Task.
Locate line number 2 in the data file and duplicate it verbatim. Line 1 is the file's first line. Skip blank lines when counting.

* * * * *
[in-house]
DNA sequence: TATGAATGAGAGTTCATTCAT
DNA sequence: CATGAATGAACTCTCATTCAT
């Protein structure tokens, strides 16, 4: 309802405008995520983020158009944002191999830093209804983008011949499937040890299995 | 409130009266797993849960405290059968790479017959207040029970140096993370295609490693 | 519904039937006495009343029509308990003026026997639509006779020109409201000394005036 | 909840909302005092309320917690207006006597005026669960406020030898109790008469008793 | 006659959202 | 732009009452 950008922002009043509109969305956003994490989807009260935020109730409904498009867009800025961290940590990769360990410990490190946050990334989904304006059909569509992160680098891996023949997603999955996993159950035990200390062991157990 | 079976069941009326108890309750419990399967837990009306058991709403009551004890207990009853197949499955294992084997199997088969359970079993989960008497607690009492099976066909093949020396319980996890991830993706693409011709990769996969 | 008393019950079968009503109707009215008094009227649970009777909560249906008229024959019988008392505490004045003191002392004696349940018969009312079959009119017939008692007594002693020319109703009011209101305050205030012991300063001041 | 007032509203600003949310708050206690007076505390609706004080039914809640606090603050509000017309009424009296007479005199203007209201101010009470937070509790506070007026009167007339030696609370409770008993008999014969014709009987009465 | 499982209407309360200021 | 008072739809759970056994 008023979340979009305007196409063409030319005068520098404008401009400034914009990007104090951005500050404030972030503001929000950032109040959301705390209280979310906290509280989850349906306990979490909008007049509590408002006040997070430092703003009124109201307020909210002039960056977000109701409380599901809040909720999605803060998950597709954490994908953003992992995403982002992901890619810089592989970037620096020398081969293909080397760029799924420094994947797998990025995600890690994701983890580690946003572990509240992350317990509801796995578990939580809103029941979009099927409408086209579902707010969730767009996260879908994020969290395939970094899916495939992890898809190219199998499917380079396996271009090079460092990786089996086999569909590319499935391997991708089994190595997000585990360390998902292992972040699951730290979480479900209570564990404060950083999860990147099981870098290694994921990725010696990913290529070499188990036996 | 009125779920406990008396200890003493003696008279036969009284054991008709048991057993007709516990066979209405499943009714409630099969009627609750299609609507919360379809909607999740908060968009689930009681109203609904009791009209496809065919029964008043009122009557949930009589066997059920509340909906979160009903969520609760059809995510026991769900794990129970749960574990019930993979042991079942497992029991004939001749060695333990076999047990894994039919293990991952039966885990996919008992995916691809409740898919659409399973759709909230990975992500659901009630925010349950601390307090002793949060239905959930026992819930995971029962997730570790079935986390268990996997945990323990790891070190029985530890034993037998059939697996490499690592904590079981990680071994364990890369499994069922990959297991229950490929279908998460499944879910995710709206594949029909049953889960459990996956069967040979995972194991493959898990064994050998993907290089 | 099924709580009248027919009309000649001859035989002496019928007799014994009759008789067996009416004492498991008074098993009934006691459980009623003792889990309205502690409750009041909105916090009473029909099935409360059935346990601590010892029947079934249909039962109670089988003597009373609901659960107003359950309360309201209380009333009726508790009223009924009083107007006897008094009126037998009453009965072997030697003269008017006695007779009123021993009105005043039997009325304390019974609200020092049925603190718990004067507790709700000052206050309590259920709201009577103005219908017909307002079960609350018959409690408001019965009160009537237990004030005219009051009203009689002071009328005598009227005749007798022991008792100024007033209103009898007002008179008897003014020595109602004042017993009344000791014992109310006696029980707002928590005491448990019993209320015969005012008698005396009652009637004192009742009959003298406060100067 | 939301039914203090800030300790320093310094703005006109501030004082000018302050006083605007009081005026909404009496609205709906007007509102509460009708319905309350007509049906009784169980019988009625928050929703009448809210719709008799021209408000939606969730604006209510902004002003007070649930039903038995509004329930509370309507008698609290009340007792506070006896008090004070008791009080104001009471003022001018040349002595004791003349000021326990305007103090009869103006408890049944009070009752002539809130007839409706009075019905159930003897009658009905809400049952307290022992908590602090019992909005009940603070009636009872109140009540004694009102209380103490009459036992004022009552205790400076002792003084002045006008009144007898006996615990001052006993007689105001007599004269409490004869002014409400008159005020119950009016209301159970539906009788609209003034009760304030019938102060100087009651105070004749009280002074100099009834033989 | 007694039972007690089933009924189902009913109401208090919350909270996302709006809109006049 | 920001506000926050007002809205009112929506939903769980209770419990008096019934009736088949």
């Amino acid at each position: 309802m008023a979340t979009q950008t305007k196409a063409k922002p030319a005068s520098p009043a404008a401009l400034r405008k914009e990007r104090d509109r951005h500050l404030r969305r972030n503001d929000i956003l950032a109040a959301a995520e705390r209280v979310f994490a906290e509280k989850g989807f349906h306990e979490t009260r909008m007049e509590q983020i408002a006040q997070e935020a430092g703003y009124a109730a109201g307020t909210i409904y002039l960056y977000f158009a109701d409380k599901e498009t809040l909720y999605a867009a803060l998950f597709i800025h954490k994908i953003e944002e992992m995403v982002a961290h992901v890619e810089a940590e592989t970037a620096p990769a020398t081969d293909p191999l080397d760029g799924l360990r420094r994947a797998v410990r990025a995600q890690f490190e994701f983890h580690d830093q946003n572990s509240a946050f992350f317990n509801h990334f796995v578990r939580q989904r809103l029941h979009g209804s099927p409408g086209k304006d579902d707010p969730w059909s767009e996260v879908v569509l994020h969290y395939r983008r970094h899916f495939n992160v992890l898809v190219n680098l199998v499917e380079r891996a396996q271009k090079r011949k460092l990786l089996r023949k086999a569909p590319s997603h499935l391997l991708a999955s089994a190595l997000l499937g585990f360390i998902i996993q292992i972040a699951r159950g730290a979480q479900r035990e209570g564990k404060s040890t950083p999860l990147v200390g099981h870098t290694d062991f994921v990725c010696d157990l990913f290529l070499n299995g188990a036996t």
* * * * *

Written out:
DNA sequence: TATGAATGAGAGTTCATTCAT